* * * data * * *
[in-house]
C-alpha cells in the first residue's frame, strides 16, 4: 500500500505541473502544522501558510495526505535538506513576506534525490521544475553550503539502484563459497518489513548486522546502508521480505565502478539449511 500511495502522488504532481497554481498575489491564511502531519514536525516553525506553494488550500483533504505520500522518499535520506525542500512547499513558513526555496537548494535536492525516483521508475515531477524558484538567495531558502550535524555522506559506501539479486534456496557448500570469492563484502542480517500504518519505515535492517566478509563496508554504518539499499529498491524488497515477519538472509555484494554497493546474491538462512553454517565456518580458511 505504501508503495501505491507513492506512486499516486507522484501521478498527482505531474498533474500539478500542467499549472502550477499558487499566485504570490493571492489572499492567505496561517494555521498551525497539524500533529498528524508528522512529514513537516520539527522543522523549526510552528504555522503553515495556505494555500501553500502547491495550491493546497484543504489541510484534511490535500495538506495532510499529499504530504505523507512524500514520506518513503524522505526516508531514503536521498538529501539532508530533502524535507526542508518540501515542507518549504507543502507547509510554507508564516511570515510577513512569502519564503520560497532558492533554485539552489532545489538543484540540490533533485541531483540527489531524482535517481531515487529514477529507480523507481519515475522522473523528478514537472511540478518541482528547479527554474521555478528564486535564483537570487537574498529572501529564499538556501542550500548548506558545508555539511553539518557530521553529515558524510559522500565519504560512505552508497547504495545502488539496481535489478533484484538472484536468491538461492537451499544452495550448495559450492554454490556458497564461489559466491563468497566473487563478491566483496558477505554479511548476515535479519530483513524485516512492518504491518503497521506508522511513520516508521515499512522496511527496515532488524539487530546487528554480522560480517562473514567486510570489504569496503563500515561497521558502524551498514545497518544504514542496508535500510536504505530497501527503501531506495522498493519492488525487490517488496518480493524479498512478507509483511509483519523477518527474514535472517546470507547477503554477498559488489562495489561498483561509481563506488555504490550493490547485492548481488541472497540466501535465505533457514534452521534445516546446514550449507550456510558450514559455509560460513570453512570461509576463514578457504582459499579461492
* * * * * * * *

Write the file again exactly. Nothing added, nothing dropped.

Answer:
[in-house]
C-alpha cells in the first residue's frame, strides 16, 4: 500500500505541473502544522501558510495526505535538506513576506534525490521544475553550503539502484563459497518489513548486522546502508521480505565502478539449511 500511495502522488504532481497554481498575489491564511502531519514536525516553525506553494488550500483533504505520500522518499535520506525542500512547499513558513526555496537548494535536492525516483521508475515531477524558484538567495531558502550535524555522506559506501539479486534456496557448500570469492563484502542480517500504518519505515535492517566478509563496508554504518539499499529498491524488497515477519538472509555484494554497493546474491538462512553454517565456518580458511 505504501508503495501505491507513492506512486499516486507522484501521478498527482505531474498533474500539478500542467499549472502550477499558487499566485504570490493571492489572499492567505496561517494555521498551525497539524500533529498528524508528522512529514513537516520539527522543522523549526510552528504555522503553515495556505494555500501553500502547491495550491493546497484543504489541510484534511490535500495538506495532510499529499504530504505523507512524500514520506518513503524522505526516508531514503536521498538529501539532508530533502524535507526542508518540501515542507518549504507543502507547509510554507508564516511570515510577513512569502519564503520560497532558492533554485539552489532545489538543484540540490533533485541531483540527489531524482535517481531515487529514477529507480523507481519515475522522473523528478514537472511540478518541482528547479527554474521555478528564486535564483537570487537574498529572501529564499538556501542550500548548506558545508555539511553539518557530521553529515558524510559522500565519504560512505552508497547504495545502488539496481535489478533484484538472484536468491538461492537451499544452495550448495559450492554454490556458497564461489559466491563468497566473487563478491566483496558477505554479511548476515535479519530483513524485516512492518504491518503497521506508522511513520516508521515499512522496511527496515532488524539487530546487528554480522560480517562473514567486510570489504569496503563500515561497521558502524551498514545497518544504514542496508535500510536504505530497501527503501531506495522498493519492488525487490517488496518480493524479498512478507509483511509483519523477518527474514535472517546470507547477503554477498559488489562495489561498483561509481563506488555504490550493490547485492548481488541472497540466501535465505533457514534452521534445516546446514550449507550456510558450514559455509560460513570453512570461509576463514578457504582459499579461492